India’s Bug Bounty Hunters on the Rise: Simple and Strong in Cybersecurity Game

Growth of bug bounty hunters in India.

Today, you can still find bounty hunters, but they operate in the hidden parts of the Internet. These modern bounty hunters use their skills to find weaknesses in websites and apps and then inform the creators. In cybersecurity talk, these weaknesses are called “vulnerabilities,” and the people finding them are known as bug bounty hunters.

Most big IT companies have a program where ethical hackers, like these bounty hunters, actively test and investigate their systems to discover and report any flaws.
Nowadays, businesses have bug bounty programs. In these programs, ethical hackers get rewarded based on how serious the vulnerabilities they find are. It’s like a reward system for the good guys who help make sure companies’ systems are secure.

  1. Nikhil Rane /Age 24

A 24-year-old man named Nikhil Rane has made it into the India Book of Records. He didn’t do well in his IT bachelor’s program, but he followed his father’s advice and entered the cybersecurity field. In Mumbai, after receiving basic training, he learned about bug bounties. He’s now pursuing a master’s degree in cybersecurity at the University of Bradford in the United Kingdom.

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Rane discovered a problem on the website of a corporation situated in the Netherlands in December 2021. This flaw allowed anyone to manipulate the OTP system and establish accounts without conducting the necessary checks. As his first bounty, it was. on thirty news sites carried the blog post the Bradford University lecturer made on him after it went viral.”

Rane received many bounties, however, not all bugs had cash payouts. You may occasionally receive “swag” in the form of T-shirts or medals as a thank you for your efforts.

  1. Onkar Borude / Age 21

Borude may seem like a simple young man with a Marathi accent, but when it comes to the keyboard, he’s a skilled warrior, standing strong among experts.

His journey began four years ago when an online friend introduced him to the concept of ethical hacking. This led him to discover bug bounty hunting and cybersecurity, and he quickly became interested in helping organizations enhance their security by identifying and reporting vulnerabilities.

Over the next year, he taught himself the skills for bug bounty hunting by watching lots of videos, attending webinars and seminars, and reading blogs.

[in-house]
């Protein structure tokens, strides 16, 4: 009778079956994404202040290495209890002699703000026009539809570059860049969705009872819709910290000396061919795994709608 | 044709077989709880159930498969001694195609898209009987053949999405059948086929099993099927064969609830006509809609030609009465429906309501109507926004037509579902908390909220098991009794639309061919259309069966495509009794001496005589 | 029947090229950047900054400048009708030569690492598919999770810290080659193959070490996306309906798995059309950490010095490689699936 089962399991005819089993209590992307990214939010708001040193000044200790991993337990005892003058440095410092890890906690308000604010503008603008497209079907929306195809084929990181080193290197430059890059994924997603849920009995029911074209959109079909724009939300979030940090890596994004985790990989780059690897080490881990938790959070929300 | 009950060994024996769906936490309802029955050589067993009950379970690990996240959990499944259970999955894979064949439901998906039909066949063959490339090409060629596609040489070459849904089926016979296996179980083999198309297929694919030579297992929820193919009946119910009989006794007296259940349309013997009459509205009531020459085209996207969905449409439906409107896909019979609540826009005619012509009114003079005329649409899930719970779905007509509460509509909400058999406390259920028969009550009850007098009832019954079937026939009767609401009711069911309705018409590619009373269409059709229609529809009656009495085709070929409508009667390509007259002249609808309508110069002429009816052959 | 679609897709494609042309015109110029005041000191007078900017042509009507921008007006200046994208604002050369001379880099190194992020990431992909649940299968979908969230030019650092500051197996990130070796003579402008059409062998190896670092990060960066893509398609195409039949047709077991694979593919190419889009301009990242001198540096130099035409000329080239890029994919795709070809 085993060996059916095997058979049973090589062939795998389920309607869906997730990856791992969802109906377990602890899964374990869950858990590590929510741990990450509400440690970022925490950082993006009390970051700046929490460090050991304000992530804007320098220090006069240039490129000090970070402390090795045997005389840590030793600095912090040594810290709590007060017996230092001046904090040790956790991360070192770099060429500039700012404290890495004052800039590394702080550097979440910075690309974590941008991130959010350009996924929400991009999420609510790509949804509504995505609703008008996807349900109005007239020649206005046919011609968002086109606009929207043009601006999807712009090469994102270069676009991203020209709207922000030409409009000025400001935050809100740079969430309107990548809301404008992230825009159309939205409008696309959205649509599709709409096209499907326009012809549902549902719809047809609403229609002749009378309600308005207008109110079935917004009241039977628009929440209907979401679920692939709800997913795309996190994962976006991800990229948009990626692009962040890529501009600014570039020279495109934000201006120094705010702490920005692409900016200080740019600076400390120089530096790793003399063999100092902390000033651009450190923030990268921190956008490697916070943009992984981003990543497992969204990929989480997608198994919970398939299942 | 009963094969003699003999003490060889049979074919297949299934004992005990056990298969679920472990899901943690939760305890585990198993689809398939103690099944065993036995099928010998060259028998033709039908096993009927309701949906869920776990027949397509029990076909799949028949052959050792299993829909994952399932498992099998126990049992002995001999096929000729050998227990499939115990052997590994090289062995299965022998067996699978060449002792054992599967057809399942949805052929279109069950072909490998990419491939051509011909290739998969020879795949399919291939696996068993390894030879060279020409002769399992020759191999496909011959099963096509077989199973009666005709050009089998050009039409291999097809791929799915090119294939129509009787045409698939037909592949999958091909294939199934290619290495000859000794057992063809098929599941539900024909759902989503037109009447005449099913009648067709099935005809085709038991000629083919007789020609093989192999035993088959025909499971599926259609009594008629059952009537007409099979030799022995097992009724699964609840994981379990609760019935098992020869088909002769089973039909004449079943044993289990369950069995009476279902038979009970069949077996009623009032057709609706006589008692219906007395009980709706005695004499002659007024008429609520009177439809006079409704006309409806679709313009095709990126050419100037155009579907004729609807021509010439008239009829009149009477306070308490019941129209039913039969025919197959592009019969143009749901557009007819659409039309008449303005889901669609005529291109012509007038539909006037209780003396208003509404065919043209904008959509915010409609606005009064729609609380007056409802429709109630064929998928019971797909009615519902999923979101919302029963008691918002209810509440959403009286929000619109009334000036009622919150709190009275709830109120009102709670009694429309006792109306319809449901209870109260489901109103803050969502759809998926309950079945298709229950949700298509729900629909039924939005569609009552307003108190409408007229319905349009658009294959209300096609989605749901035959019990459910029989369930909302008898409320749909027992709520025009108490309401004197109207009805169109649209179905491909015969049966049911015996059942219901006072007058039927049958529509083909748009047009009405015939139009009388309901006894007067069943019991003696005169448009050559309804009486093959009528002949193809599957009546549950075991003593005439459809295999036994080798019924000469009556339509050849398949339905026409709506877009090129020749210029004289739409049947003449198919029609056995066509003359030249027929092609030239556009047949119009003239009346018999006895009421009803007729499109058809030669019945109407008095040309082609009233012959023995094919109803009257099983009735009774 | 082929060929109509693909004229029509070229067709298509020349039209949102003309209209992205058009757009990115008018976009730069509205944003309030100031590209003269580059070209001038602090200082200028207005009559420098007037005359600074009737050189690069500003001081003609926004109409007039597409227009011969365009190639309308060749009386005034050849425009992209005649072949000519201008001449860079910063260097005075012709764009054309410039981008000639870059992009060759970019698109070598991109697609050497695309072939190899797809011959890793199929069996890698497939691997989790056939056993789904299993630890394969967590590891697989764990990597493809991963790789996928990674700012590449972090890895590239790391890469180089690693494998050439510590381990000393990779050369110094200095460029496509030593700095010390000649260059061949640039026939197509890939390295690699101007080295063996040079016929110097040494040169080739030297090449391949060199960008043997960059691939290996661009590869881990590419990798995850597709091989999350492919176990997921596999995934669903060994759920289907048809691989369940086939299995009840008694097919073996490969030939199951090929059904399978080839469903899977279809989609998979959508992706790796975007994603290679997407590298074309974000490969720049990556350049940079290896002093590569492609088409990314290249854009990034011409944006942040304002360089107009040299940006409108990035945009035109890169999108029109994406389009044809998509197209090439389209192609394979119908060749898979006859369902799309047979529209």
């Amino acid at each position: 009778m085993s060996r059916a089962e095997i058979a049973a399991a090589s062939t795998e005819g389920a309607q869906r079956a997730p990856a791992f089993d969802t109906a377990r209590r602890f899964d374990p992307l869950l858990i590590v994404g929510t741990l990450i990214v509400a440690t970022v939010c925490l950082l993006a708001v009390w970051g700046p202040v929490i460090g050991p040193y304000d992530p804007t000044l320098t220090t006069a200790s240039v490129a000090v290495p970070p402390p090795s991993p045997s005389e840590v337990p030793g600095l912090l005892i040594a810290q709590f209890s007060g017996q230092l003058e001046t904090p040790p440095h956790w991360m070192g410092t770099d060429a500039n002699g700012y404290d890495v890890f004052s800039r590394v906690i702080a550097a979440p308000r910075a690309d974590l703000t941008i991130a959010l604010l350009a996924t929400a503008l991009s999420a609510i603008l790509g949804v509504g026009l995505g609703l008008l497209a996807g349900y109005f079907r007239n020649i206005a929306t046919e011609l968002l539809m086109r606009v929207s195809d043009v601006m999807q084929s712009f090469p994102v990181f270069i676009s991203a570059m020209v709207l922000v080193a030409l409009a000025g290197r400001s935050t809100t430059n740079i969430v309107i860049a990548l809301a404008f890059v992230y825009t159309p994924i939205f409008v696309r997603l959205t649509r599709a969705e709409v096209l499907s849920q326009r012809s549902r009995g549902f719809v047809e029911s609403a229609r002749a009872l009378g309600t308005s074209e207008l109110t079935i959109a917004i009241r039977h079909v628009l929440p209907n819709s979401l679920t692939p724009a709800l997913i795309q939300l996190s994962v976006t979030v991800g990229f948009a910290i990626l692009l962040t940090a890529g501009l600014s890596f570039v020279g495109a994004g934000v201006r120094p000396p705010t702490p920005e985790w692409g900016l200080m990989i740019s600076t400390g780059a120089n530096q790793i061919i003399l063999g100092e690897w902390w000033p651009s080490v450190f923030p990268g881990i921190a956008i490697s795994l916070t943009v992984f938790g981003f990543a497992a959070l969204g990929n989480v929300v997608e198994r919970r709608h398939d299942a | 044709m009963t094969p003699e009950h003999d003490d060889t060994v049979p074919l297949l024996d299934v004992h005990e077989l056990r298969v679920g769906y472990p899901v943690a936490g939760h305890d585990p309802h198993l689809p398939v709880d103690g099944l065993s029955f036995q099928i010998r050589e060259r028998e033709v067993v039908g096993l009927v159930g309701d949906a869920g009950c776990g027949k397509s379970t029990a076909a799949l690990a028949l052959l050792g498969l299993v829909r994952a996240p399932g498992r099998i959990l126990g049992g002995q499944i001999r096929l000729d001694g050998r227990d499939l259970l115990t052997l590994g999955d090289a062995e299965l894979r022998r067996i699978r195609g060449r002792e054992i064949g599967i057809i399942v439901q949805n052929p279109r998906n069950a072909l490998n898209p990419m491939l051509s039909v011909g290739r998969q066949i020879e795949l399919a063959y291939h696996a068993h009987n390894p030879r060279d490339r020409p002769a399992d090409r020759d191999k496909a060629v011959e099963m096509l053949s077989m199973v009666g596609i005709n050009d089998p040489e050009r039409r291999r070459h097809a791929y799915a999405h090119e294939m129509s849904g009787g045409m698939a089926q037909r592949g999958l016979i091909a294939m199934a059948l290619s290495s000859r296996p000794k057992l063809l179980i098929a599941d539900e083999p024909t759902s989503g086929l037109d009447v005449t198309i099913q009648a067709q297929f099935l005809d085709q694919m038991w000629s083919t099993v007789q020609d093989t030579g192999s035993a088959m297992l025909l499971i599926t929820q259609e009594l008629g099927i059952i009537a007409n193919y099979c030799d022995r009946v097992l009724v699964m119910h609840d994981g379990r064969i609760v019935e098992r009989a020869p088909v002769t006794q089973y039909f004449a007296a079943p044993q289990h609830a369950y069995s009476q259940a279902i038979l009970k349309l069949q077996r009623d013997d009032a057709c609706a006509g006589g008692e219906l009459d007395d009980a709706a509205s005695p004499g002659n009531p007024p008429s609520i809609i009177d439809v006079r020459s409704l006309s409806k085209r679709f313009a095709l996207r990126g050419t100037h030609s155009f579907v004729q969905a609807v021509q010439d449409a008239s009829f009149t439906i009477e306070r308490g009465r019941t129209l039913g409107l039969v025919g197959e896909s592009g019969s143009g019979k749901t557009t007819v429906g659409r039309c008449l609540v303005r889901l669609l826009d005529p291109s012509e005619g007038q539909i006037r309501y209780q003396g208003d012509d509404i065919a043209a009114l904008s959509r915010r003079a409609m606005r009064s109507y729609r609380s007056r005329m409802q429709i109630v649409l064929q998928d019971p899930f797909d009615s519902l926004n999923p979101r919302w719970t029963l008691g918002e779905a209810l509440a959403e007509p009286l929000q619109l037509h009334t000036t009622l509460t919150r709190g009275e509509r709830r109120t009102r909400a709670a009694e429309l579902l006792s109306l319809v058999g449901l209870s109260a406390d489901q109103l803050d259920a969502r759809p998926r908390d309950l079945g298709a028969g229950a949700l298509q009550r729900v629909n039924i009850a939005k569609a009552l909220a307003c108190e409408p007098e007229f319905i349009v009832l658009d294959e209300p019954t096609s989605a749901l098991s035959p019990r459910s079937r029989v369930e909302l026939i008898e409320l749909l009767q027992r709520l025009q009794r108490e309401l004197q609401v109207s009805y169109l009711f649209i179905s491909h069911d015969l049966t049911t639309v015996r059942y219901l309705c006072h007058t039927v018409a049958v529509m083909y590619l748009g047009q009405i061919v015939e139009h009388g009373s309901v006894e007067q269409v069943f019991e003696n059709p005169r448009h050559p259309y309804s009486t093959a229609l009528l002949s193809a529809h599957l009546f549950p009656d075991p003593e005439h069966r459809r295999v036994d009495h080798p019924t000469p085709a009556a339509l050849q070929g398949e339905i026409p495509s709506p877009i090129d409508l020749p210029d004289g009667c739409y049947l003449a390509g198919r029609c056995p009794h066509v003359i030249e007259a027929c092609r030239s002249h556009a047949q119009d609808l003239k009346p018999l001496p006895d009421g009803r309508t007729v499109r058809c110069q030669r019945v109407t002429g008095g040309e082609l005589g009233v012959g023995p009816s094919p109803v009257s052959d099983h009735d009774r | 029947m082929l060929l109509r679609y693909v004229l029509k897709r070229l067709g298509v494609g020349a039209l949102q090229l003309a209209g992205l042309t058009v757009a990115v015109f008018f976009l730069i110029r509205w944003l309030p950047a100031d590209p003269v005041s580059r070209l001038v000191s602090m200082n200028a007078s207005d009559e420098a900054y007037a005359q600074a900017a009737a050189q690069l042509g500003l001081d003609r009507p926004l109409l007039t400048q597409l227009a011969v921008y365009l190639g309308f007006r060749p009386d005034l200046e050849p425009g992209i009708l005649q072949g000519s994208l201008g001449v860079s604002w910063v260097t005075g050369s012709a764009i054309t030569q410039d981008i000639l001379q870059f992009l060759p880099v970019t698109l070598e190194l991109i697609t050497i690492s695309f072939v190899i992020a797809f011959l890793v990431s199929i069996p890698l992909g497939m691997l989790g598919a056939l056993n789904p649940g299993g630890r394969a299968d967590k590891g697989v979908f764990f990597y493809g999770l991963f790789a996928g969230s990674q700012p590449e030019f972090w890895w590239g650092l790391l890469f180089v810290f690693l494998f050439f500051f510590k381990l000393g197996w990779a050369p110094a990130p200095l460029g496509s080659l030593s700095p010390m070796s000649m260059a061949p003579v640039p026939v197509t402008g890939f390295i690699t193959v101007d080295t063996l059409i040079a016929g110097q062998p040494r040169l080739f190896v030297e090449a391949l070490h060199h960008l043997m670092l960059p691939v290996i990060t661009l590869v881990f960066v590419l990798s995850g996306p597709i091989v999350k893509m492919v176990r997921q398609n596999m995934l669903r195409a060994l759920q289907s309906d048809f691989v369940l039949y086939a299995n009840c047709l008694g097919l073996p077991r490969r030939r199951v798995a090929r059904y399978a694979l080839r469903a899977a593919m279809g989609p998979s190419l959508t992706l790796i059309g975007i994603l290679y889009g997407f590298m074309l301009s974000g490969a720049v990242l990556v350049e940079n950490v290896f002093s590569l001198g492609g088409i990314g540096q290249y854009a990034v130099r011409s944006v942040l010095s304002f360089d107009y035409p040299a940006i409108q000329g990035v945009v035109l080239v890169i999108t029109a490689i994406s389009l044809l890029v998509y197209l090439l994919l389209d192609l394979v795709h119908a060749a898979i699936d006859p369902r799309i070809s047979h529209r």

Borude has reported more than 100 bugs to Indian government websites and currently has over 250 bugs under his belt. He’s earned over R60,000 in bounties and proudly mentions making appearances in multiple Hall of Fames and getting cool swag.

According to him, Indian employers often prioritize certificates over skills. They prefer candidates with cybersecurity certifications, even if they may lack practical skills. Borude also points out a lack of awareness about cybersecurity, realizing this after already enrolling in an engineering degree.

  1. 20-year-old Sourajeet Majumder

This year, Sourajeet Majumder, a Bengaluru resident originally from West Bengal, gained significant success. He discovered an issue with the West Bengal government’s Aadhar Enabled Payment System (AEPS), which enables users to make payments at kiosks connected to Aadhar. Majumder discovered that he could use an online program to access the biometric vaults of a website run by the state government. This was significant as there were more and more instances of money theft via AEPS manipulation. Money-stealing cybercriminals might take advantage of this. They reported the issue to the authorities, who promptly resolved it in two days, averting any further thefts.

He joined sites and social media groups for hackers so he could pick up tips from the community’s specialists. It turned out that 2021 was the year of his breakthrough.
In order to store your data on the corporate server and build a form, you must first register an account. Mahale discovered a bug while pursuing a Bachelor of Engineering at Indira Gandhi College in Ghansoli. Using a standard automated program and a little tweaking, it enabled him to access anyone’s data.

This tenacious youngster has sent 600 bug reports to major corporations, including McDonald’s and Google. Google honored him for two bugs, included him in their Hall of Fame, and included him in their Top Hunters list last year. But he claims that he is only now beginning.

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